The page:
Chinese peer-to-peer lending firms, reeling from the crackdown on P2P business at home, are starting to look for new business overseas. The fledgling India market is of great interest to several Chinese P2P companies, including 9F Group, CashBUS, and WeShare, according to reports in India's English-language media. The Chinese firms are attracted by India's huge size, steady economic growth and relative easy of market entry.
Foreign banks have a negligible presence in China, the world's largest consumer market. Research by KPMG has found that foreign banks hold about 1.3 % of China's domestic banking assets as of late 2017, compared to roughly 2.4% a decade earlier. Brokerages have not fared better. In 2015, UBS Securities and JPMorgan First Capital ranked 95th and 120th, respectively, among China's 125 brokerages by net income, according to the Securities Association of China.
In hope of a sustained stock market rally, U.S. President Donald Trump has been pushing for a rapid conclusion to the trade war he started with China almost nine months ago. Treasury Secretary Steven Mnuchin and National Economic Council Advisor Larry Kudlow, ever mindful of investors' concerns, reportedly have The Donald's ear. Trump's patience with the hardline approach of U.S. Trade Representative Robert Lighthizer may be wearing thin, people close to the White House say.
In the late 20th century, Hong Kong became the undisputed financial center of the Far East. Tokyo might have had a larger stock exchange, but the city never saw itself as a global financial hub. It was Hong Kong that attracted large global banks, PE firms and hedge funds to establish regional headquarters.
China led global fintech funding in 2018 as its tech giants stepped up their bid for global expansion. Data from a new Accenture report show that China raised $25.5 billion of $55.3 billion in fintech funding last year. $14 billion of that cash came from the mammoth Ant Financial fundraising round that closed in June 2018.
U.S. President Donald Trump is at the core of the Sino-U.S. trade war, just like he was the company boss and host of the reality-TV series The Apprentice. Trump fired many a contestant on the show. His White House staff has seen its fair share of defections too. The trade war with China has the air of reality TV, like much of The Donald's presidency, with even more twists, turns and quips. Trump became famous on The Apprentice for telling contestants, "You're fired!" In the trade war (show), his one-liners are even better: "Trade wars are good and easy to win" and "I am a Tariff Man."
If at first you don't succeed in buying a money-transfer company, try again. Just make sure you go shopping in a friendly jurisdiction. That strategy paid off for the Alibaba affiliate Ant Financial as it acquired the UK's WorldFirst for $700 million in mid February.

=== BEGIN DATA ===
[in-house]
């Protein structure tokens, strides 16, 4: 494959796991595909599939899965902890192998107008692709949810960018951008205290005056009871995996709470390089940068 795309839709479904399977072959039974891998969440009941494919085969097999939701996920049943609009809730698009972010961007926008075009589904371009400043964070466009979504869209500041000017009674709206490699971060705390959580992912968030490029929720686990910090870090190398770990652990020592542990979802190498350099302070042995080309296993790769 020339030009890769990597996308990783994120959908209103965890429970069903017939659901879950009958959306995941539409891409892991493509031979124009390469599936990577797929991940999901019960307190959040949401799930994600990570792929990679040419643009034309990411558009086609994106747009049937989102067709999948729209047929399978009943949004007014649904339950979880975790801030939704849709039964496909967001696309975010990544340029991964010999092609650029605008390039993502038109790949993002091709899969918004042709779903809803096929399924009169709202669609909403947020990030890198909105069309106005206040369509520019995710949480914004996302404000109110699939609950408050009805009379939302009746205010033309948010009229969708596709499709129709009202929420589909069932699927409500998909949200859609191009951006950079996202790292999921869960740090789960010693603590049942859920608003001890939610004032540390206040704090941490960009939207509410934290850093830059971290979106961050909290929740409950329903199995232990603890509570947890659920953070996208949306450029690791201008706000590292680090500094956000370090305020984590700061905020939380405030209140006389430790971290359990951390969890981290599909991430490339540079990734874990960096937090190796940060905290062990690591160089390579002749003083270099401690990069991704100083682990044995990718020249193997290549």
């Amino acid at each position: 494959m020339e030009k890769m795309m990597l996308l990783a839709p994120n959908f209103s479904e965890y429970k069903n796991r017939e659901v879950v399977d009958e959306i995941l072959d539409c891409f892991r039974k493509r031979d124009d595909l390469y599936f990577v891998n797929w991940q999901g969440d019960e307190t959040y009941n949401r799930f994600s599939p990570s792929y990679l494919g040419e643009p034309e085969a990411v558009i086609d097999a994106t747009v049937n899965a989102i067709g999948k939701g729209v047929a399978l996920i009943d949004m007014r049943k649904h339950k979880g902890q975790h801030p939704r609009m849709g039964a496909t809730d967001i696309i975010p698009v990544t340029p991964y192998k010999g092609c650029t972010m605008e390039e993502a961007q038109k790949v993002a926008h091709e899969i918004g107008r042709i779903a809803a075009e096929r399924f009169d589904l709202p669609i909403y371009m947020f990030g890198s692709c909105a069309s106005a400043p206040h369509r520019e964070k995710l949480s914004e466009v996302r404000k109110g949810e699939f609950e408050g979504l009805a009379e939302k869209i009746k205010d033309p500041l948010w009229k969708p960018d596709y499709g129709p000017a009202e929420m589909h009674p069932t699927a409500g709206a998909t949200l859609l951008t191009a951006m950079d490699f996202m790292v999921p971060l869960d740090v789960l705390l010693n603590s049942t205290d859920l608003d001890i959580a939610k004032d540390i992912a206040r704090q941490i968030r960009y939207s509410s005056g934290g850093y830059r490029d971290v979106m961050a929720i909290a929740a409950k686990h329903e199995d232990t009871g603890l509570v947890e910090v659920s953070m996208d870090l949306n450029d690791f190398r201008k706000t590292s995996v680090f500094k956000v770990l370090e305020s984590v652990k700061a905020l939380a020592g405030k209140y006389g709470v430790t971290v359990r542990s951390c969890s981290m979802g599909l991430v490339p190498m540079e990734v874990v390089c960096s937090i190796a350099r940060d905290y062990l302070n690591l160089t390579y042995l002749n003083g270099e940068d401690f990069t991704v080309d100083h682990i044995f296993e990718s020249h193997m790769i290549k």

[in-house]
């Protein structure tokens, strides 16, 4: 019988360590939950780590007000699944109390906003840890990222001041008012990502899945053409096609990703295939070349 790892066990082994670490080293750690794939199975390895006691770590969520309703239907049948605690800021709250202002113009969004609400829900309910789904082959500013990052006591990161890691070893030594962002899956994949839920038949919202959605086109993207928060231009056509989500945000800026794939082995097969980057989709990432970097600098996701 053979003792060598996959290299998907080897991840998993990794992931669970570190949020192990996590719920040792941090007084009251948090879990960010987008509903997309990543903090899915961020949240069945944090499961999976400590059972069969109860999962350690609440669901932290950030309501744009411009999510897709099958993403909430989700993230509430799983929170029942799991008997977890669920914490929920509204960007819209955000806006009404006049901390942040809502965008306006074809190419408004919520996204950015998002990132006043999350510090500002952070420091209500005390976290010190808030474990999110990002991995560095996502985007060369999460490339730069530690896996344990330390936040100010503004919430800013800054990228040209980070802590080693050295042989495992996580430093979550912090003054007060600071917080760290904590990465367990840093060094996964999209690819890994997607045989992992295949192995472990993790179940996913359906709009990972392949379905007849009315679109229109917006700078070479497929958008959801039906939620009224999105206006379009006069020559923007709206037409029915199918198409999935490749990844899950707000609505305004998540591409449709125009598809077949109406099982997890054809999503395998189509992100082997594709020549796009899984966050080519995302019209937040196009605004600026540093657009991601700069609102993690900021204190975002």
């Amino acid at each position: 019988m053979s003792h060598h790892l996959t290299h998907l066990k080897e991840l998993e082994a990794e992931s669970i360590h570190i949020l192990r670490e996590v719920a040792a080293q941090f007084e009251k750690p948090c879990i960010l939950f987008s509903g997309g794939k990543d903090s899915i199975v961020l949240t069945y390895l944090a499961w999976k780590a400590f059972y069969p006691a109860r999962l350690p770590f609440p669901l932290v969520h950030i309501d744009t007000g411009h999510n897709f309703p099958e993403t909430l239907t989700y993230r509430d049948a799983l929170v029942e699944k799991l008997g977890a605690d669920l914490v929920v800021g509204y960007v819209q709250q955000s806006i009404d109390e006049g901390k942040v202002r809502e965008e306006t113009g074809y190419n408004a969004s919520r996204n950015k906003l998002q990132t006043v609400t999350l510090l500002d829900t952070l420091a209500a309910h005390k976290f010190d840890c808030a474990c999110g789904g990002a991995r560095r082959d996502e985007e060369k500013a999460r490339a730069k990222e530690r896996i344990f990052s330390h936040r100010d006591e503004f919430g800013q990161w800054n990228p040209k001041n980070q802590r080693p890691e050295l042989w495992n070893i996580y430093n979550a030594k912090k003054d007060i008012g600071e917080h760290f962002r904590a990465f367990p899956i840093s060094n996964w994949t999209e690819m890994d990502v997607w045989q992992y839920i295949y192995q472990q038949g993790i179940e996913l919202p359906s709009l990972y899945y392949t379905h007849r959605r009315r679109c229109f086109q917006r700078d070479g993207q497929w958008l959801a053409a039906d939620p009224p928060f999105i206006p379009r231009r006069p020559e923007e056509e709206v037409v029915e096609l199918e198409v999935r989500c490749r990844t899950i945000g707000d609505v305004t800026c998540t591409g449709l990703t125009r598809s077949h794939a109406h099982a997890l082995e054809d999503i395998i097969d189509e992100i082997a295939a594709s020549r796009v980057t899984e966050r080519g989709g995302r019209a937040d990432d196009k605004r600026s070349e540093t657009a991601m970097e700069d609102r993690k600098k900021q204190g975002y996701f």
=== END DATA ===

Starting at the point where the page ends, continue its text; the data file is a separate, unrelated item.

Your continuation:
Peer-to-peer lending in China is cratering amidst a heavy-handed government crackdown aimed at stamping out fraud in the once-booming online loan sector. Nationwide, authorities are tightening the screws on the $176 billion industry. By some analysts' estimates, the crackdown could wipe out up to 70% of China's P2P firms. Among the most recent major firms to call it quits is Shanghai-based Yidai, who kicked off 2019 by announcing it was exiting P2P lending. Its 32,000 lenders (with a principal balance of RMB 4 billion) would be repaid within five years, the company said.
Germany is pressing China to follow through on nearly two-decade-old promises to open its financial sector to foreign competition. In a January 18 dialogue in Beijing, the two countries vowed to open their respective markets wider to each other's banks and insurers. Reportedly, Beijing and Berlin signed three agreements: one between the two central banks, one regarding cooperation in securities and futures trading, and one to examine banking regulations together.
In 2018, Chinese banks lent a record $2.4 trillion in loans. That the credit spigot opened is no surprise: The banks had the full backing of Beijing, who looked on nervously as the Chinese economy limped - by its standards, anyway - to the finish line with just 6.5% annual growth, its worst performance since 1990. It wasn't so long ago that China could expect 9% annual growth.
All things considered, the U.S. and China had amicable trade discussions this week. With the clock ticking on the 90-day trade-war ceasefire, both sides have impetus to resolve the trade tiff. The Chinese economy likely grew at its slowest pace in 30 years - 6.5% - in 2018 as U.S. tariffs battered exports. The U.S. economy remains resilient for now, but U.S. President Donald Trump is watching the mercurial stock market nervously. People close to the administration say that he hopes to reach a trade deal with China to rally investors.
At first blush, Didi Chuxing doesn't seem in dire need of a new business model. As China's top ride-hailing app, the Beijing-based firm boasts more than half a billion users and millions of drivers. Granted, it has been burning money for years, but that's par for the course among unicorns - tech startups valued at US$1 billion or more - and some analysts believe Didi could raise up to US$80 billion in an expected 2019 IPO.
China's major banks are moving to open wealth-management units following a regulatory overhaul designed to strengthen risk management and oversight of fund flows in the Chinese financial system. The new rules allow bank subsidiaries to invest up to 35% of a product's net assets in "non-standard credit assets," i.e.: "off-balance-sheet loans.
At the end of 2017, regulations tightened around the cash loan industry in China and locked 36% as the highest APR lenders can collect on any loans. One year later, although many platforms have disappeared, others have transformed and are back at the forefront of lending in China.